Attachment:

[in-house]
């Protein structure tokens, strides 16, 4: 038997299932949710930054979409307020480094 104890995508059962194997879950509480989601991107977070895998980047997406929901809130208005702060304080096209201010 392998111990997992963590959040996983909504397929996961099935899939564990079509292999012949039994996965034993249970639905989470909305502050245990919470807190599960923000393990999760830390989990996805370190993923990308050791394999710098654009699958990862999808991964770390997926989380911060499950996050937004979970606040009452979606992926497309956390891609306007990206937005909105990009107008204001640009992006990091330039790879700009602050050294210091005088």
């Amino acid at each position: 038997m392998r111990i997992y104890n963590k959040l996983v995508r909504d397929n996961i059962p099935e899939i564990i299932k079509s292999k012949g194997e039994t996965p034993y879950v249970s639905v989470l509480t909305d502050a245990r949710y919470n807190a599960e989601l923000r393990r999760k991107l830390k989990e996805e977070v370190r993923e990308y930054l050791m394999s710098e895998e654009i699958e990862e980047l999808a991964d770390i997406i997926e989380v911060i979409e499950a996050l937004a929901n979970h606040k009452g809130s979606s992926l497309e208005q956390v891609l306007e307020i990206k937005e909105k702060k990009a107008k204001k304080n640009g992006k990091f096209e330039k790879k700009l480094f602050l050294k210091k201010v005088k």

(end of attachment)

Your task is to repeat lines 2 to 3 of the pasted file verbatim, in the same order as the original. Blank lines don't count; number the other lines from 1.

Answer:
């Protein structure tokens, strides 16, 4: 038997299932949710930054979409307020480094 104890995508059962194997879950509480989601991107977070895998980047997406929901809130208005702060304080096209201010 392998111990997992963590959040996983909504397929996961099935899939564990079509292999012949039994996965034993249970639905989470909305502050245990919470807190599960923000393990999760830390989990996805370190993923990308050791394999710098654009699958990862999808991964770390997926989380911060499950996050937004979970606040009452979606992926497309956390891609306007990206937005909105990009107008204001640009992006990091330039790879700009602050050294210091005088």
């Amino acid at each position: 038997m392998r111990i997992y104890n963590k959040l996983v995508r909504d397929n996961i059962p099935e899939i564990i299932k079509s292999k012949g194997e039994t996965p034993y879950v249970s639905v989470l509480t909305d502050a245990r949710y919470n807190a599960e989601l923000r393990r999760k991107l830390k989990e996805e977070v370190r993923e990308y930054l050791m394999s710098e895998e654009i699958e990862e980047l999808a991964d770390i997406i997926e989380v911060i979409e499950a996050l937004a929901n979970h606040k009452g809130s979606s992926l497309e208005q956390v891609l306007e307020i990206k937005e909105k702060k990009a107008k204001k304080n640009g992006k990091f096209e330039k790879k700009l480094f602050l050294k210091k201010v005088k």